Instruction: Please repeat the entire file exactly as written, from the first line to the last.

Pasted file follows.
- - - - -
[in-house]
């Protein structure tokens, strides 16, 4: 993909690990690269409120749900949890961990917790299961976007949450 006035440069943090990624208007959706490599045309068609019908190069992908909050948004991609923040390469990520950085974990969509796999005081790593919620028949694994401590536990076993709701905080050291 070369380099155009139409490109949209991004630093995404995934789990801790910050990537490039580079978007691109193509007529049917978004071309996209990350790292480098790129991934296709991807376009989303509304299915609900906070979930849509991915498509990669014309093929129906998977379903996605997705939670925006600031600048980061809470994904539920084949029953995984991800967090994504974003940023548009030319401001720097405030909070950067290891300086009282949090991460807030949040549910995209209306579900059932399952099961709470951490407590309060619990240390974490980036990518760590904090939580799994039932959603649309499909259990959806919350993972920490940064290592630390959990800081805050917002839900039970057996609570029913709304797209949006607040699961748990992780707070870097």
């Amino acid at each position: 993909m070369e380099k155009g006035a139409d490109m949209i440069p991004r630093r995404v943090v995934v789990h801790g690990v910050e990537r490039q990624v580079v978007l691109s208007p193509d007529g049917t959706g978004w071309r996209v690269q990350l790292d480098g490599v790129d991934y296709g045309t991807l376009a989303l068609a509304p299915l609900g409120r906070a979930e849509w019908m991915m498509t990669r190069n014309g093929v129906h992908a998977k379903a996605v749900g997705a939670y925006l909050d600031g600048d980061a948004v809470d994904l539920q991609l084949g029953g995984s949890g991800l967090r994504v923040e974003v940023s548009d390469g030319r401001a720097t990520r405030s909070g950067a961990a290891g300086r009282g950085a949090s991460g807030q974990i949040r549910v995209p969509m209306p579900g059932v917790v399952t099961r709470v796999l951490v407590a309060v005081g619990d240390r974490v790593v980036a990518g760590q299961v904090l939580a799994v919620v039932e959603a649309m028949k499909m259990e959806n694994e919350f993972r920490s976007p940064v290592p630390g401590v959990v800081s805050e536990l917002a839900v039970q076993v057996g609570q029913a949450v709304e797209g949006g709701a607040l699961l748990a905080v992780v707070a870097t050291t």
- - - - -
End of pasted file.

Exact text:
[in-house]
């Protein structure tokens, strides 16, 4: 993909690990690269409120749900949890961990917790299961976007949450 006035440069943090990624208007959706490599045309068609019908190069992908909050948004991609923040390469990520950085974990969509796999005081790593919620028949694994401590536990076993709701905080050291 070369380099155009139409490109949209991004630093995404995934789990801790910050990537490039580079978007691109193509007529049917978004071309996209990350790292480098790129991934296709991807376009989303509304299915609900906070979930849509991915498509990669014309093929129906998977379903996605997705939670925006600031600048980061809470994904539920084949029953995984991800967090994504974003940023548009030319401001720097405030909070950067290891300086009282949090991460807030949040549910995209209306579900059932399952099961709470951490407590309060619990240390974490980036990518760590904090939580799994039932959603649309499909259990959806919350993972920490940064290592630390959990800081805050917002839900039970057996609570029913709304797209949006607040699961748990992780707070870097």
């Amino acid at each position: 993909m070369e380099k155009g006035a139409d490109m949209i440069p991004r630093r995404v943090v995934v789990h801790g690990v910050e990537r490039q990624v580079v978007l691109s208007p193509d007529g049917t959706g978004w071309r996209v690269q990350l790292d480098g490599v790129d991934y296709g045309t991807l376009a989303l068609a509304p299915l609900g409120r906070a979930e849509w019908m991915m498509t990669r190069n014309g093929v129906h992908a998977k379903a996605v749900g997705a939670y925006l909050d600031g600048d980061a948004v809470d994904l539920q991609l084949g029953g995984s949890g991800l967090r994504v923040e974003v940023s548009d390469g030319r401001a720097t990520r405030s909070g950067a961990a290891g300086r009282g950085a949090s991460g807030q974990i949040r549910v995209p969509m209306p579900g059932v917790v399952t099961r709470v796999l951490v407590a309060v005081g619990d240390r974490v790593v980036a990518g760590q299961v904090l939580a799994v919620v039932e959603a649309m028949k499909m259990e959806n694994e919350f993972r920490s976007p940064v290592p630390g401590v959990v800081s805050e536990l917002a839900v039970q076993v057996g609570q029913a949450v709304e797209g949006g709701a607040l699961l748990a905080v992780v707070a870097t050291t």